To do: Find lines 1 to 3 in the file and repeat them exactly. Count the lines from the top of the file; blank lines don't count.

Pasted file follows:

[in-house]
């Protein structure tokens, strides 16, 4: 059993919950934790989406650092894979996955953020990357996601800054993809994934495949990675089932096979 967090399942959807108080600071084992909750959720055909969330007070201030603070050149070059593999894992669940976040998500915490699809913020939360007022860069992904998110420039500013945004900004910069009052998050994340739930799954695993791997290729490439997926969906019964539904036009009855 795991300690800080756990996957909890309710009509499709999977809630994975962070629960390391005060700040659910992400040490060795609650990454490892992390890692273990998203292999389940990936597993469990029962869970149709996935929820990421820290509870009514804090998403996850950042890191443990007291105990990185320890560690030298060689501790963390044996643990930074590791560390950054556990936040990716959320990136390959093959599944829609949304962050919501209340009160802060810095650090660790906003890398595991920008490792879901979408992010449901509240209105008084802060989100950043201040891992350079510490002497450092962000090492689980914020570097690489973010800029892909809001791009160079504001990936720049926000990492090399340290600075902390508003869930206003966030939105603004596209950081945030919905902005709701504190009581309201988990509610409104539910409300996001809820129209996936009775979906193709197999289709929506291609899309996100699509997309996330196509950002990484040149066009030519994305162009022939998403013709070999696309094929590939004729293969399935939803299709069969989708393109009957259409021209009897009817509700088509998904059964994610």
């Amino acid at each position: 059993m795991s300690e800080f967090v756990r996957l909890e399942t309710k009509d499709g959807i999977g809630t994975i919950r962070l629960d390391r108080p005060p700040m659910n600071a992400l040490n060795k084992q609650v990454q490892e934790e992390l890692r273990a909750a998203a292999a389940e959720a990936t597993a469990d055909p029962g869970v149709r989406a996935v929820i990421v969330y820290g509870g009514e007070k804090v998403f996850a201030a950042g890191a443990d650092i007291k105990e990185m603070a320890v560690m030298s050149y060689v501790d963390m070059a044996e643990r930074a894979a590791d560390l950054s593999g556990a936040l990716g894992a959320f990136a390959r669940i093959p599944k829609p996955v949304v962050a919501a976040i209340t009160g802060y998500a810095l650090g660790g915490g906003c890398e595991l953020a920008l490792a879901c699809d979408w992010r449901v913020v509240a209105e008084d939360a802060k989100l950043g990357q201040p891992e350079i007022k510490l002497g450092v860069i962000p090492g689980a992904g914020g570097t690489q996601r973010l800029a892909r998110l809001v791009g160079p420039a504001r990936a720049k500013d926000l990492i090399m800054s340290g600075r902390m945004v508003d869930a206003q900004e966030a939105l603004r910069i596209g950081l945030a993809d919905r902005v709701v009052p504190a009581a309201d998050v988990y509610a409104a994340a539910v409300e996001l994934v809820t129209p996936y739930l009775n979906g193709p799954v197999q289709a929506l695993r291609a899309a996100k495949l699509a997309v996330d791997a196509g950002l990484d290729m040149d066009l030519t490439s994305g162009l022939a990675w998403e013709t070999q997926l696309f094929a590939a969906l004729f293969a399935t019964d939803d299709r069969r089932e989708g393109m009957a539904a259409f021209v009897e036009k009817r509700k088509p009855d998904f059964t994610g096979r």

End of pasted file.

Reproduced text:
[in-house]
């Protein structure tokens, strides 16, 4: 059993919950934790989406650092894979996955953020990357996601800054993809994934495949990675089932096979 967090399942959807108080600071084992909750959720055909969330007070201030603070050149070059593999894992669940976040998500915490699809913020939360007022860069992904998110420039500013945004900004910069009052998050994340739930799954695993791997290729490439997926969906019964539904036009009855 795991300690800080756990996957909890309710009509499709999977809630994975962070629960390391005060700040659910992400040490060795609650990454490892992390890692273990998203292999389940990936597993469990029962869970149709996935929820990421820290509870009514804090998403996850950042890191443990007291105990990185320890560690030298060689501790963390044996643990930074590791560390950054556990936040990716959320990136390959093959599944829609949304962050919501209340009160802060810095650090660790906003890398595991920008490792879901979408992010449901509240209105008084802060989100950043201040891992350079510490002497450092962000090492689980914020570097690489973010800029892909809001791009160079504001990936720049926000990492090399340290600075902390508003869930206003966030939105603004596209950081945030919905902005709701504190009581309201988990509610409104539910409300996001809820129209996936009775979906193709197999289709929506291609899309996100699509997309996330196509950002990484040149066009030519994305162009022939998403013709070999696309094929590939004729293969399935939803299709069969989708393109009957259409021209009897009817509700088509998904059964994610």
């Amino acid at each position: 059993m795991s300690e800080f967090v756990r996957l909890e399942t309710k009509d499709g959807i999977g809630t994975i919950r962070l629960d390391r108080p005060p700040m659910n600071a992400l040490n060795k084992q609650v990454q490892e934790e992390l890692r273990a909750a998203a292999a389940e959720a990936t597993a469990d055909p029962g869970v149709r989406a996935v929820i990421v969330y820290g509870g009514e007070k804090v998403f996850a201030a950042g890191a443990d650092i007291k105990e990185m603070a320890v560690m030298s050149y060689v501790d963390m070059a044996e643990r930074a894979a590791d560390l950054s593999g556990a936040l990716g894992a959320f990136a390959r669940i093959p599944k829609p996955v949304v962050a919501a976040i209340t009160g802060y998500a810095l650090g660790g915490g906003c890398e595991l953020a920008l490792a879901c699809d979408w992010r449901v913020v509240a209105e008084d939360a802060k989100l950043g990357q201040p891992e350079i007022k510490l002497g450092v860069i962000p090492g689980a992904g914020g570097t690489q996601r973010l800029a892909r998110l809001v791009g160079p420039a504001r990936a720049k500013d926000l990492i090399m800054s340290g600075r902390m945004v508003d869930a206003q900004e966030a939105l603004r910069i596209g950081l945030a993809d919905r902005v709701v009052p504190a009581a309201d998050v988990y509610a409104a994340a539910v409300e996001l994934v809820t129209p996936y739930l009775n979906g193709p799954v197999q289709a929506l695993r291609a899309a996100k495949l699509a997309v996330d791997a196509g950002l990484d290729m040149d066009l030519t490439s994305g162009l022939a990675w998403e013709t070999q997926l696309f094929a590939a969906l004729f293969a399935t019964d939803d299709r069969r089932e989708g393109m009957a539904a259409f021209v009897e036009k009817r509700k088509p009855d998904f059964t994610g096979r």